C'est moi!
I might now look like a scion of the rural working community, but I've been nowhere near the fields for... well, for what seems like months.

Anyway, now fully outfitted for appearance in the country I, of course, headed straight for the city (with the ever-lovely Mrs. Hubert)...

...and strode around proudly in the crowded streets, resplendent, so I felt, in my new-found, very becoming, son-of-the-soil, rural garb.

Out for a meal at my brother-in-law's place in the city, the three of us were just finished with the first bottle of wine each and, swaying somewhat, I struggled into my new coat and went out into the garden for a smoke.

As I left the warmth, my brother-in-law elected to bring his fluffy and adorable pet rabbit into the cozy, wine-and-roast-chicken perfumed snug of his lounge to warm up a wee bit. All very nice.

Fag finished, I came back inside, dropped everything and said 'yes please!' to another glass.

The rabbit ate my bloody jacket.

In a flash, in the space of a minute the damn thing put about a dozen holes in it; big holes, not little nibbled scratchy marks, dirty great big inch-across holes.

Now, I'm very happy to pretend I'm a farmer but I'm less happy, far less happy, to appear like someone who lives in a bush and talks back to his voices (obviously, since this is actually who I am, and the whole useful and enjoyable point of costume is putting on the orthopaedic mask of someone that you're not). So the hole-riddled jacket went on the peg in the hall and stayed there for a month while I contemplated it in passing every day with a grumpy scowl on my face.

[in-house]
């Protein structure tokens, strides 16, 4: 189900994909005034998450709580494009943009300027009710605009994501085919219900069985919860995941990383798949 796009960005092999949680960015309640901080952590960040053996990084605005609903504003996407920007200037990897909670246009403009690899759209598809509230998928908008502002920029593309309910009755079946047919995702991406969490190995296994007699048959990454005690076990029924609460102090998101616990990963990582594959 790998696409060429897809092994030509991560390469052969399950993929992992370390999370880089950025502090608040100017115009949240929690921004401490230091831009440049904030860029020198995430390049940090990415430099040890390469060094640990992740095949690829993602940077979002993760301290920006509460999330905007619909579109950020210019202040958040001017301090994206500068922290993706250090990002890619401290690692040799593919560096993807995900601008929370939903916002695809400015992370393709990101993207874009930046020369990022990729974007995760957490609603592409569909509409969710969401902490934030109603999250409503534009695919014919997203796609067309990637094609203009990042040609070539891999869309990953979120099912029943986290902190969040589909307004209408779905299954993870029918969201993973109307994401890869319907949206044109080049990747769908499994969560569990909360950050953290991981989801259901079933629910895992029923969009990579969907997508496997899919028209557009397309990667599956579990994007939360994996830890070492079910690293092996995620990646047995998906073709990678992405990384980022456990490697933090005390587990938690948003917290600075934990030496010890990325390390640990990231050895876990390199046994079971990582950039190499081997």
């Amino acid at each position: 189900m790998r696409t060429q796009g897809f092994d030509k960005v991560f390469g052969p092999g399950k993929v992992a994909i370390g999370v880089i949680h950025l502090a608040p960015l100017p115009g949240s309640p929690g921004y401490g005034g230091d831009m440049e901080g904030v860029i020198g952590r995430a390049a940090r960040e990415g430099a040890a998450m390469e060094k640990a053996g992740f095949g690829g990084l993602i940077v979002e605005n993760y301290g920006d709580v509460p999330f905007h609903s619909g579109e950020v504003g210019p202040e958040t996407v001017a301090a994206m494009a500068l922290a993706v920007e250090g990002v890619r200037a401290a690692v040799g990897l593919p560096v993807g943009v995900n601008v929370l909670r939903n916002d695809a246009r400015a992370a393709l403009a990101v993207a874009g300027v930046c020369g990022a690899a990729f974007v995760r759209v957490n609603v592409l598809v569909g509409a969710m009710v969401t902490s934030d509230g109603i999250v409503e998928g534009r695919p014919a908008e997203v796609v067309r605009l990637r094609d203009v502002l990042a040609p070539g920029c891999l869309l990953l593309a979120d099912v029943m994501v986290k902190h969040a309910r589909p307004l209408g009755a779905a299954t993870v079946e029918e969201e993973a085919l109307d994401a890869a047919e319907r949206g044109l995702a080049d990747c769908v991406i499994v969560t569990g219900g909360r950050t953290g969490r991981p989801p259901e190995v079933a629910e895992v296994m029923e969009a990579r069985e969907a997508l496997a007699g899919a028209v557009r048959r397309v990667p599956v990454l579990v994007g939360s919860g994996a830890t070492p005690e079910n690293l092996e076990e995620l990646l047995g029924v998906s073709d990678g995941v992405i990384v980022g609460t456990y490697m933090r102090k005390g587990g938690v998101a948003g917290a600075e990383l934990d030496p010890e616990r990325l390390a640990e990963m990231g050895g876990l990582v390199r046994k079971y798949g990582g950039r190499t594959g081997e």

Pedalling back from the giant charity warehouse on the outskirts of the town where I live the other day (where I'd gone to try and find a cheap fridge, since my old second-hand one has chosen this helpfully chilly part of the year to finally break down) I spotted a mouldy green lump in a ditch which, on inspection, turned out to be another filthy fake Barbour.

Joy! (and thanks, God.)

I cut the less mouldy strips of the waxed fabric from the discarded wreck of the coat and, over a few nights, stitched them onto the rabbit-wrecked remains of my own.

Job's a good 'un.

Winter draws on.

Winter has come to the West Midlands; the first flakes of the season's snow fall invisibly through the late afternoon's darkness, glitter for a moment in the yellowy-orange glow of the street lights and shiver down finally onto the lawns, the roofs of parked cars and the piled-up, wind-blown remains of Autumn's long-fallen leaves.

Do they fall on Hubert, hunkered in a field somewhere, one boggling eyeball frozen to end of a scope?

Nope; no-sirree; no they don't - for Hubert is inside: crouched in the weak field of warmth that's grudgingly given by the ancient storage heaters in his near-Arctic flat; long-john clad, duvet-wrapped, chain-smoking roll-ups and dreaming of summer...